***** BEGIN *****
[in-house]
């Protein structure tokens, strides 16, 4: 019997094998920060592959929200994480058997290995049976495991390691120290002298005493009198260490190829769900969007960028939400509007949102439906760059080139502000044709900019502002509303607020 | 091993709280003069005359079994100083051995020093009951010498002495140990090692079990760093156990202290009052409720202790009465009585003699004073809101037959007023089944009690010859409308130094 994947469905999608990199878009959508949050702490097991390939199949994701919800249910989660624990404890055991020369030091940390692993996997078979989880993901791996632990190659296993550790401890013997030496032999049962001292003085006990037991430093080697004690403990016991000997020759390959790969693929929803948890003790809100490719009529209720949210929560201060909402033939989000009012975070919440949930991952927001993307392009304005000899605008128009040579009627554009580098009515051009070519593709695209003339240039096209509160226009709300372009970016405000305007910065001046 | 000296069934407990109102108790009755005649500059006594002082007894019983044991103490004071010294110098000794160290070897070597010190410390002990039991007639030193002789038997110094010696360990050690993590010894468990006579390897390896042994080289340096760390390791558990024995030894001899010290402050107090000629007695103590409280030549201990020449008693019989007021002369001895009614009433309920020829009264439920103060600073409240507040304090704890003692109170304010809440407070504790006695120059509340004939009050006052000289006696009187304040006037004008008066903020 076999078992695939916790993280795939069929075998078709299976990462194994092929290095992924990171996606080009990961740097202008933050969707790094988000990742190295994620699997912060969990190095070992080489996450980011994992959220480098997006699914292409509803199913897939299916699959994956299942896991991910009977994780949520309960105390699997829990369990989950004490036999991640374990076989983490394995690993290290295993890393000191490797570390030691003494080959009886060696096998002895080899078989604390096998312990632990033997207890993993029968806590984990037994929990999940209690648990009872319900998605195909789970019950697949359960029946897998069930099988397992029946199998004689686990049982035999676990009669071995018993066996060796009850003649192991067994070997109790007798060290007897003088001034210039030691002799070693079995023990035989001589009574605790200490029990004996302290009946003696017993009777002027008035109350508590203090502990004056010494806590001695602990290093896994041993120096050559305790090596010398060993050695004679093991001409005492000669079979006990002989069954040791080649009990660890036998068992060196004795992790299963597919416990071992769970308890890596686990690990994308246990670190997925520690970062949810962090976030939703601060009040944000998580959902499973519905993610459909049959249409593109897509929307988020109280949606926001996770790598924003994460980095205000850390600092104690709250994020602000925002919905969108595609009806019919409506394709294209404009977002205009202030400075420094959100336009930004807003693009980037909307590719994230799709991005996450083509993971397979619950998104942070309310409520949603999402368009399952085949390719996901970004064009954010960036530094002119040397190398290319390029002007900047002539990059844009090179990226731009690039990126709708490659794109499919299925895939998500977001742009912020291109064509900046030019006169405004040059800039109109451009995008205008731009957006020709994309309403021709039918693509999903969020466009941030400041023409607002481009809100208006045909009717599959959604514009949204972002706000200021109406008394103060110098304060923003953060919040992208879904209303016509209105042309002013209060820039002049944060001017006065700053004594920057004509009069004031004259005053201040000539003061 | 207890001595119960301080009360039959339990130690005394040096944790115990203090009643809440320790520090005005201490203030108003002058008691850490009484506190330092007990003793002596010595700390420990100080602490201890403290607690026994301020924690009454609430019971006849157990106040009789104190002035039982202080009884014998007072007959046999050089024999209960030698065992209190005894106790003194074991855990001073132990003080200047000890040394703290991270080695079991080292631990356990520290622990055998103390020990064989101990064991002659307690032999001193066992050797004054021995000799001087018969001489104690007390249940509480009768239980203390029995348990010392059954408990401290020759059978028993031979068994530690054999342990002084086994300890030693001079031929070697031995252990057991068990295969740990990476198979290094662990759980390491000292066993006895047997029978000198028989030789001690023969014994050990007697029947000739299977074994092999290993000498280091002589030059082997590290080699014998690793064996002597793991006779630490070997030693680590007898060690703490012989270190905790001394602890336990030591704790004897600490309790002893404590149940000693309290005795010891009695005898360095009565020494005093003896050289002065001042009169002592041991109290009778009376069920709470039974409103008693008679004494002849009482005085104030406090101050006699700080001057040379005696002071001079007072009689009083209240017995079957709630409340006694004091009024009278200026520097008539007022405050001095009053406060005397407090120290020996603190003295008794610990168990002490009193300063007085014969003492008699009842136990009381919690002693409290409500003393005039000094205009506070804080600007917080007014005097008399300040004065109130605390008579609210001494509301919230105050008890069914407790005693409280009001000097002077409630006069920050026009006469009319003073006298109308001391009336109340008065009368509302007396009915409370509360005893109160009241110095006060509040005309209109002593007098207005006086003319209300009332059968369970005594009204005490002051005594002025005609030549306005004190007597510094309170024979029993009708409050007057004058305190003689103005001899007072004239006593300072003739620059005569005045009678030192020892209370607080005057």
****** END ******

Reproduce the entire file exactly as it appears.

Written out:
[in-house]
């Protein structure tokens, strides 16, 4: 019997094998920060592959929200994480058997290995049976495991390691120290002298005493009198260490190829769900969007960028939400509007949102439906760059080139502000044709900019502002509303607020 | 091993709280003069005359079994100083051995020093009951010498002495140990090692079990760093156990202290009052409720202790009465009585003699004073809101037959007023089944009690010859409308130094 994947469905999608990199878009959508949050702490097991390939199949994701919800249910989660624990404890055991020369030091940390692993996997078979989880993901791996632990190659296993550790401890013997030496032999049962001292003085006990037991430093080697004690403990016991000997020759390959790969693929929803948890003790809100490719009529209720949210929560201060909402033939989000009012975070919440949930991952927001993307392009304005000899605008128009040579009627554009580098009515051009070519593709695209003339240039096209509160226009709300372009970016405000305007910065001046 | 000296069934407990109102108790009755005649500059006594002082007894019983044991103490004071010294110098000794160290070897070597010190410390002990039991007639030193002789038997110094010696360990050690993590010894468990006579390897390896042994080289340096760390390791558990024995030894001899010290402050107090000629007695103590409280030549201990020449008693019989007021002369001895009614009433309920020829009264439920103060600073409240507040304090704890003692109170304010809440407070504790006695120059509340004939009050006052000289006696009187304040006037004008008066903020 076999078992695939916790993280795939069929075998078709299976990462194994092929290095992924990171996606080009990961740097202008933050969707790094988000990742190295994620699997912060969990190095070992080489996450980011994992959220480098997006699914292409509803199913897939299916699959994956299942896991991910009977994780949520309960105390699997829990369990989950004490036999991640374990076989983490394995690993290290295993890393000191490797570390030691003494080959009886060696096998002895080899078989604390096998312990632990033997207890993993029968806590984990037994929990999940209690648990009872319900998605195909789970019950697949359960029946897998069930099988397992029946199998004689686990049982035999676990009669071995018993066996060796009850003649192991067994070997109790007798060290007897003088001034210039030691002799070693079995023990035989001589009574605790200490029990004996302290009946003696017993009777002027008035109350508590203090502990004056010494806590001695602990290093896994041993120096050559305790090596010398060993050695004679093991001409005492000669079979006990002989069954040791080649009990660890036998068992060196004795992790299963597919416990071992769970308890890596686990690990994308246990670190997925520690970062949810962090976030939703601060009040944000998580959902499973519905993610459909049959249409593109897509929307988020109280949606926001996770790598924003994460980095205000850390600092104690709250994020602000925002919905969108595609009806019919409506394709294209404009977002205009202030400075420094959100336009930004807003693009980037909307590719994230799709991005996450083509993971397979619950998104942070309310409520949603999402368009399952085949390719996901970004064009954010960036530094002119040397190398290319390029002007900047002539990059844009090179990226731009690039990126709708490659794109499919299925895939998500977001742009912020291109064509900046030019006169405004040059800039109109451009995008205008731009957006020709994309309403021709039918693509999903969020466009941030400041023409607002481009809100208006045909009717599959959604514009949204972002706000200021109406008394103060110098304060923003953060919040992208879904209303016509209105042309002013209060820039002049944060001017006065700053004594920057004509009069004031004259005053201040000539003061 | 207890001595119960301080009360039959339990130690005394040096944790115990203090009643809440320790520090005005201490203030108003002058008691850490009484506190330092007990003793002596010595700390420990100080602490201890403290607690026994301020924690009454609430019971006849157990106040009789104190002035039982202080009884014998007072007959046999050089024999209960030698065992209190005894106790003194074991855990001073132990003080200047000890040394703290991270080695079991080292631990356990520290622990055998103390020990064989101990064991002659307690032999001193066992050797004054021995000799001087018969001489104690007390249940509480009768239980203390029995348990010392059954408990401290020759059978028993031979068994530690054999342990002084086994300890030693001079031929070697031995252990057991068990295969740990990476198979290094662990759980390491000292066993006895047997029978000198028989030789001690023969014994050990007697029947000739299977074994092999290993000498280091002589030059082997590290080699014998690793064996002597793991006779630490070997030693680590007898060690703490012989270190905790001394602890336990030591704790004897600490309790002893404590149940000693309290005795010891009695005898360095009565020494005093003896050289002065001042009169002592041991109290009778009376069920709470039974409103008693008679004494002849009482005085104030406090101050006699700080001057040379005696002071001079007072009689009083209240017995079957709630409340006694004091009024009278200026520097008539007022405050001095009053406060005397407090120290020996603190003295008794610990168990002490009193300063007085014969003492008699009842136990009381919690002693409290409500003393005039000094205009506070804080600007917080007014005097008399300040004065109130605390008579609210001494509301919230105050008890069914407790005693409280009001000097002077409630006069920050026009006469009319003073006298109308001391009336109340008065009368509302007396009915409370509360005893109160009241110095006060509040005309209109002593007098207005006086003319209300009332059968369970005594009204005490002051005594002025005609030549306005004190007597510094309170024979029993009708409050007057004058305190003689103005001899007072004239006593300072003739620059005569005045009678030192020892209370607080005057």